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New History Books (January 2015)

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Sexing the World: Grammatical Gender and Biological Sex in Ancient Rome


I was about to have an epileptic seizure when I saw this title, thinking it was some San Francisco Linguist Philosopher who decided sex was all language based, and it was okay to sex any object or person, be it voluntary or involuntary.... be it a polar bear or a mousetrap, but apparently this work deals with the latin and greek practice of giving wrong sexes to animals or inanimate objects.


He apparently claims it had a logical, dualistic order at some point, but then Latin lost it, and now it's fossilized in a state that doesn't make much sense.


I might read this, if for nothing else to find out why the ancients got the blantantly obvious so very wrong. A man is a man, and a woman is a woman except in certain medical freak cases. And they are freak, by default. Duh. Harsh language, but it's the blantant reality. I wouldn't tolerate someone trying to tell me all fish were male or female as a category. One is male, the other is female in each species, unless you can prove the are unisex in reproduction. I'll accept some confusion regarding trees, or the above mentioned hermaphrodite, but not to the point of changing the entire structure of the language. It makes no sense to me.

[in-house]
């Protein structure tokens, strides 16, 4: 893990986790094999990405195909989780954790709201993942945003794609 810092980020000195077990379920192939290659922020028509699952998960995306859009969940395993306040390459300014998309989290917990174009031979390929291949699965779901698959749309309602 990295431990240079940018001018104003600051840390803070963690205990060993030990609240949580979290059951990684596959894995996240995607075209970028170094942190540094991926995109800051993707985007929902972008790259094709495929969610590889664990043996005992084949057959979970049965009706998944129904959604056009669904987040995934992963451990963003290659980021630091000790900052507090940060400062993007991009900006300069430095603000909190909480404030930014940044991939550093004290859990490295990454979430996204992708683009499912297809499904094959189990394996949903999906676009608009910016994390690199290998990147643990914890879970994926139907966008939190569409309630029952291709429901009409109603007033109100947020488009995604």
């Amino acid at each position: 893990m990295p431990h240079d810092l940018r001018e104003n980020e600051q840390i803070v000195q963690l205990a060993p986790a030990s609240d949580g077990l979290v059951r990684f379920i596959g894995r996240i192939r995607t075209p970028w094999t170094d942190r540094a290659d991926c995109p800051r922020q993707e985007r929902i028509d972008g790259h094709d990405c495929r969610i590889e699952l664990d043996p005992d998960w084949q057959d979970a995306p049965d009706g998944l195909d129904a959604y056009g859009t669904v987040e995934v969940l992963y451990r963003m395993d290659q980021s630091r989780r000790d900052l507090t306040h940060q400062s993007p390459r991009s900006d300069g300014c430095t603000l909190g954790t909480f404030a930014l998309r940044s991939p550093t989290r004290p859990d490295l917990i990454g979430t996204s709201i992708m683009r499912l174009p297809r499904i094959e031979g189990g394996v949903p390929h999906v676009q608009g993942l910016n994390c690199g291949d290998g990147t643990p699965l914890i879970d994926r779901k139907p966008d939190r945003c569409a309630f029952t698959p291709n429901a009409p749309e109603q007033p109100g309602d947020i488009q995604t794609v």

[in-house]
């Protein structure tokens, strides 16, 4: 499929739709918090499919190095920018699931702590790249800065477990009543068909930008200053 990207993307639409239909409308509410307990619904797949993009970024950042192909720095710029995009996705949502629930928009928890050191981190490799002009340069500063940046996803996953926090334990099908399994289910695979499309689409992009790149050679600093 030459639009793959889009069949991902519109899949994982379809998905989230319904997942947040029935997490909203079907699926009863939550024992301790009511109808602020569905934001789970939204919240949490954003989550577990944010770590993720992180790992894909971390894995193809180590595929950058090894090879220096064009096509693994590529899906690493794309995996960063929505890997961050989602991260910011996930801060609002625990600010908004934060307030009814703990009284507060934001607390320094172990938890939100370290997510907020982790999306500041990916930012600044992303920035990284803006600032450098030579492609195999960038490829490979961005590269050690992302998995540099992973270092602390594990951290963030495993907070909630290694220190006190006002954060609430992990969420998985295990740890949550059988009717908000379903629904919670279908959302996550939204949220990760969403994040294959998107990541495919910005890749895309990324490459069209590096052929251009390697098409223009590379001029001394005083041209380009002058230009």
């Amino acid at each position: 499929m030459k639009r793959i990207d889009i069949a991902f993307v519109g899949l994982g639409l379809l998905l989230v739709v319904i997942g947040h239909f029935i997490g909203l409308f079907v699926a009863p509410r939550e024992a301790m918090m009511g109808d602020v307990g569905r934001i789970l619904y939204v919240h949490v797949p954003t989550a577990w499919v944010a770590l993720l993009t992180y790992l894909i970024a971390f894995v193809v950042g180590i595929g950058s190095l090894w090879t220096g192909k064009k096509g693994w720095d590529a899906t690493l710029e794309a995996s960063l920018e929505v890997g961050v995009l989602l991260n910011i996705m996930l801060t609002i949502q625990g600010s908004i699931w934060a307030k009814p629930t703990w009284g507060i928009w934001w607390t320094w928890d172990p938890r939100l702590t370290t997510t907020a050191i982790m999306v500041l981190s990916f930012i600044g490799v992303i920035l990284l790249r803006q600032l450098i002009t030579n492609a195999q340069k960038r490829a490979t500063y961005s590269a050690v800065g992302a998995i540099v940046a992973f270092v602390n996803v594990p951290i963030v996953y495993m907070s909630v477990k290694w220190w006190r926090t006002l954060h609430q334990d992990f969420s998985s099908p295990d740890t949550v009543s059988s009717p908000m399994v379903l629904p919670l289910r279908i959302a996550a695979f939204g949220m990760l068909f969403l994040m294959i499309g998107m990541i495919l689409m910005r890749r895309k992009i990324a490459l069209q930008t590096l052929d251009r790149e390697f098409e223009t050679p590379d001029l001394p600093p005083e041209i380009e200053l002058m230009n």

Edited by Onasander

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